Discussion paper

DP11756 Australian Exceptionalism? Inequality and Living Standards 1821-1871

Although the Australian historical literature covering the colonies’ first century from the initial convict settlement in 1788 at Botany Bay to the post-gold rush census of 1871 is packed with assertions about Australian living standards and inequality exceptionalism – compared with western Europe and America, there has been very little evidence offered to confirm them. This paper will establish the Australian facts about living standards and inequality trends between the 1820s and the 1870s. Where do we find exceptionalism, compared with the United States, and where not? And can exceptionalism be readily explained by the fact that the US was undergoing a dramatic industrial revolution while Australia was following its commodity-exporting comparative advantage? We start by exploring the end-period benchmark, 1871, where previous literature (since Michael Mulhall in 1892) has reported a big Australian income per capita and living standard lead. We ask whether 1871 is a poor choice for making these comparisons, and whether 1861 would be better. The US had just fought a Civil War and underwent a “lost growth decade” and southern destruction in the 1860s (Lindert & Williamson 2016b). In addition, both countries had to deal with a mineral rent bust, one in Victoria and the other in California and Nevada. The result for 1861 without the devastated American south or the mineral-rich Victoria, California, and Nevada is a smaller Australian living standard lead, but a significant lead nonetheless. Next we ask whether Australia was born (relatively) rich or grew (relatively) rich by commodity-export-led (relatively) fast growth. It was the latter, a conclusion reached in two ways, indirectly à la Angus Maddison backcasting and directly à la historic purchasing-power- parity living standard estimates for the early years. Our new purchasing-power-parity estimates of working class living standards in the 1820s and 1830s place Australian towns below London. This not-born-relatively-rich conclusion is confirmed indirectly by an exceptionally fast growth performance between 1821 and 1871. In addition, we ask whether the convicts had similar living standards as free urban unskilled in the 1830s (the convicts were still nearly half of the labor force). We follow this with two additional questions: Was the 1871 Australian distribution of income as unequal as it was in the US and Western Europe then? Or was it exceptionally equal? If the latter, was it also as equal in the 1820s as it was in America in 1800? While we cannot yet answer either question, we can document inequality trends between those two dates by exploiting various proxies. Here we find exceptionalism since there is little evidence supporting rising income inequality over the half-century prior to 1871.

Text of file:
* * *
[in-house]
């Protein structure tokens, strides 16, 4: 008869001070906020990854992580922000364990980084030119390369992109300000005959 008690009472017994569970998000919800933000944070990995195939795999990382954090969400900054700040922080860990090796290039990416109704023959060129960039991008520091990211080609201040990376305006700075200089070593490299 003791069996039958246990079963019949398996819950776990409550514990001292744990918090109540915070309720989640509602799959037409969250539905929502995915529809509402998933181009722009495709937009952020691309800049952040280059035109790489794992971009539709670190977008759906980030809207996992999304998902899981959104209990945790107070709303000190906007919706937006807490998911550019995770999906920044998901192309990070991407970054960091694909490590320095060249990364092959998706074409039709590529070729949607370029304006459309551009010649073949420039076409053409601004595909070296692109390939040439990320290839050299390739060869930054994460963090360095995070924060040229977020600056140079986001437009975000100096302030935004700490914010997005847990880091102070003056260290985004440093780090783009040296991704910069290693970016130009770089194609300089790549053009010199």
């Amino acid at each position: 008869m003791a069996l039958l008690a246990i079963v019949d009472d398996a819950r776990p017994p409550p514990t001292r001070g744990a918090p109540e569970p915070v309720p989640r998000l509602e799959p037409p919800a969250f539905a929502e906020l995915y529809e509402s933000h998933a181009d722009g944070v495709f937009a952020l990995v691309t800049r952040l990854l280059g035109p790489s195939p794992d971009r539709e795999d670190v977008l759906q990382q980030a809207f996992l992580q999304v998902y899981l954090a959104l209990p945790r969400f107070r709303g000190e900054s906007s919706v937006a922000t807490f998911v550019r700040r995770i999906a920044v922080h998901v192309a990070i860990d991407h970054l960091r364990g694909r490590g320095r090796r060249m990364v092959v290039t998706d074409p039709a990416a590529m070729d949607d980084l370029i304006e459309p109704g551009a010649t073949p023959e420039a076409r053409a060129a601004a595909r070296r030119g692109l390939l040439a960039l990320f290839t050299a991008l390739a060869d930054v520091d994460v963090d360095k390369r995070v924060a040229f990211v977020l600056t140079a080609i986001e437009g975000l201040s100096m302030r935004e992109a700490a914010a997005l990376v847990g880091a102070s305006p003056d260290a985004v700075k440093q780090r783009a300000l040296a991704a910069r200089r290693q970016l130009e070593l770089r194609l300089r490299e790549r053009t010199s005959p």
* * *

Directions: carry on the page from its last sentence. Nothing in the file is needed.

Williamson, J and L Panza (2017), ‘DP11756 Australian Exceptionalism? Inequality and Living Standards 1821-1871‘, CEPR Discussion Paper No. 11756. CEPR Press, Paris & London. https://cepr.org/publications/dp11756